Israel is working on a sweeping plan to reshape its borders. But, future West Bank pullouts would not be coordinated with the Palestinians.
Acting Prime Minister Ehud Olmert says Israel plans to draw its final borders unilaterally by 2010. In Israeli newspaper interviews, Mr. Olmert said he would prefer to do it as part of an agreement with the Palestinians, but he said the prospects for peace have dimmed since the election of the Islamic militant group Hamas six weeks ago. Hamas seeks the destruction of the Jewish state.
Mr. Olmert said Israel would withdraw from some West Bank territory, and move Jewish settlers to the Israel side of the new border. The border would be delineated by a network of fences and walls.
"I think that the emergence of Hamas as a victor in these elections, for Israel signals, as the slogan goes, that there is no partner on the Palestinian side," said Israeli analyst Gershon Baskin. "And, I believe that the advocates in Israel for continued unilateralism will be victorious, as well."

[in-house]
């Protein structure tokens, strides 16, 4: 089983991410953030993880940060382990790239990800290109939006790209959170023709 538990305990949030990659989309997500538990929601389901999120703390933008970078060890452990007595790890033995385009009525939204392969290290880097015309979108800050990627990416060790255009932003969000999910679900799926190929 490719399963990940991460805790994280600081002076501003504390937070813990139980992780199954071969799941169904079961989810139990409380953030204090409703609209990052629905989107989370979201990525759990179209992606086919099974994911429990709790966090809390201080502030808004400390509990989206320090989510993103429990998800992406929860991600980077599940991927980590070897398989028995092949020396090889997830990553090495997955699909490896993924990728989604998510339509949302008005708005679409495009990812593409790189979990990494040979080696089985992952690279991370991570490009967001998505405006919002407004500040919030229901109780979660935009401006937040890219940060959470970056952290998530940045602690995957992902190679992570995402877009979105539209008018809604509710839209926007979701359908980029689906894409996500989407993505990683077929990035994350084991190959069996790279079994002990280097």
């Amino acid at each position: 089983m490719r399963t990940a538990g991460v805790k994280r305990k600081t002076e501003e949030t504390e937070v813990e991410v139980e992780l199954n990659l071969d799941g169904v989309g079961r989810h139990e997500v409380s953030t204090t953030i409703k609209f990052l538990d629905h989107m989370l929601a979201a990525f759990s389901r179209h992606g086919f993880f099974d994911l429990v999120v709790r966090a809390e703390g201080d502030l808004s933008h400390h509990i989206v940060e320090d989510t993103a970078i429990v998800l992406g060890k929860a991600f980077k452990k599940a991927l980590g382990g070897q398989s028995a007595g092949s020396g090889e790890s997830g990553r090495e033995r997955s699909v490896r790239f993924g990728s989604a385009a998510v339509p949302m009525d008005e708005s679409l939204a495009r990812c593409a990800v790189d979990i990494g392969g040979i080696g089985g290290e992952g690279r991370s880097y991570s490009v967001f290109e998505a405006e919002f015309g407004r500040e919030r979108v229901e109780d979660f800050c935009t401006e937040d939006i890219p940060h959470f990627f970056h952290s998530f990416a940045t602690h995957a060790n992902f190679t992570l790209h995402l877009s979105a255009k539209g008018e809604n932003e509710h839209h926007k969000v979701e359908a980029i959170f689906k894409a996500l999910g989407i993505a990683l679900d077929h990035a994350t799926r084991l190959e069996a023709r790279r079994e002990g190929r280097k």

Mr. Olmert and his centrist Kadima party are expected to win national elections on March 28, so he is setting out his strategy for the future. The plan is to withdraw from heavily populated Palestinian areas, and create a strong Jewish majority within the redrawn borders.
While some West Bank settlements would be evacuated, Mr. Olmert said he would hold on to and strengthen several big settlement blocs, and attach them to Israel.
Palestinian spokesman Nabil Abu Redeineh said that is a violation of the internationally-backed "road map" peace plan.
"All settlements are illegal, according to the road map, and according to the international legality," he said. "These unilateral activities are not useful, are illegal."
Hamas said it would not recognize Israel's borders, describing the plan as unilateral annexation. But at the same time, the group said it would welcome any Israeli withdrawal from Palestinian territory.